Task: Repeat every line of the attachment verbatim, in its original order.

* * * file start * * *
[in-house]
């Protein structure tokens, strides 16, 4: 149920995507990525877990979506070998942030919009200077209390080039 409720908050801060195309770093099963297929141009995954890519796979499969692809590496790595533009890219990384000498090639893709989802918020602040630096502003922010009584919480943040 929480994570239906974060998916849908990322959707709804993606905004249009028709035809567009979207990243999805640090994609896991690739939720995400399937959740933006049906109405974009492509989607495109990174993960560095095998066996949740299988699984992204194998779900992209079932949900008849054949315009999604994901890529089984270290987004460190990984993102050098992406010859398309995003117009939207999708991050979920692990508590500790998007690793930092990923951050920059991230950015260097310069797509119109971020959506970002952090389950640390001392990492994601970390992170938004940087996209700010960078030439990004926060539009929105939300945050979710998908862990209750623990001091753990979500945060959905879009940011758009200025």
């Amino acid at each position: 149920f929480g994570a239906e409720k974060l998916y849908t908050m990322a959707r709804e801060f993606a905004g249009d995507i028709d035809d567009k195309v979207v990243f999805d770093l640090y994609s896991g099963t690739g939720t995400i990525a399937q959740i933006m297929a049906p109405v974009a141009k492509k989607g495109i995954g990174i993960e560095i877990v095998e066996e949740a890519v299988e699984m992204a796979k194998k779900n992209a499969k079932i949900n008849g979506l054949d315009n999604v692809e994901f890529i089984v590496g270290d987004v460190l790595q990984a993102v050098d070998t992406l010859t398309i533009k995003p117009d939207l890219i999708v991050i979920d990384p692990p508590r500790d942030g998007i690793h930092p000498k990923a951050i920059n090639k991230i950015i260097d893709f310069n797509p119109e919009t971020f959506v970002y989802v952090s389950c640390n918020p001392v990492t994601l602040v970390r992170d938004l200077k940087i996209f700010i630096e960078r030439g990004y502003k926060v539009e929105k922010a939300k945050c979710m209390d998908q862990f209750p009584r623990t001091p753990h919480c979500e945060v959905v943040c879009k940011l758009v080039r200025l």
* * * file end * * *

[in-house]
């Protein structure tokens, strides 16, 4: 149920995507990525877990979506070998942030919009200077209390080039 409720908050801060195309770093099963297929141009995954890519796979499969692809590496790595533009890219990384000498090639893709989802918020602040630096502003922010009584919480943040 929480994570239906974060998916849908990322959707709804993606905004249009028709035809567009979207990243999805640090994609896991690739939720995400399937959740933006049906109405974009492509989607495109990174993960560095095998066996949740299988699984992204194998779900992209079932949900008849054949315009999604994901890529089984270290987004460190990984993102050098992406010859398309995003117009939207999708991050979920692990508590500790998007690793930092990923951050920059991230950015260097310069797509119109971020959506970002952090389950640390001392990492994601970390992170938004940087996209700010960078030439990004926060539009929105939300945050979710998908862990209750623990001091753990979500945060959905879009940011758009200025």
């Amino acid at each position: 149920f929480g994570a239906e409720k974060l998916y849908t908050m990322a959707r709804e801060f993606a905004g249009d995507i028709d035809d567009k195309v979207v990243f999805d770093l640090y994609s896991g099963t690739g939720t995400i990525a399937q959740i933006m297929a049906p109405v974009a141009k492509k989607g495109i995954g990174i993960e560095i877990v095998e066996e949740a890519v299988e699984m992204a796979k194998k779900n992209a499969k079932i949900n008849g979506l054949d315009n999604v692809e994901f890529i089984v590496g270290d987004v460190l790595q990984a993102v050098d070998t992406l010859t398309i533009k995003p117009d939207l890219i999708v991050i979920d990384p692990p508590r500790d942030g998007i690793h930092p000498k990923a951050i920059n090639k991230i950015i260097d893709f310069n797509p119109e919009t971020f959506v970002y989802v952090s389950c640390n918020p001392v990492t994601l602040v970390r992170d938004l200077k940087i996209f700010i630096e960078r030439g990004y502003k926060v539009e929105k922010a939300k945050c979710m209390d998908q862990f209750p009584r623990t001091p753990h919480c979500e945060v959905v943040c879009k940011l758009v080039r200025l």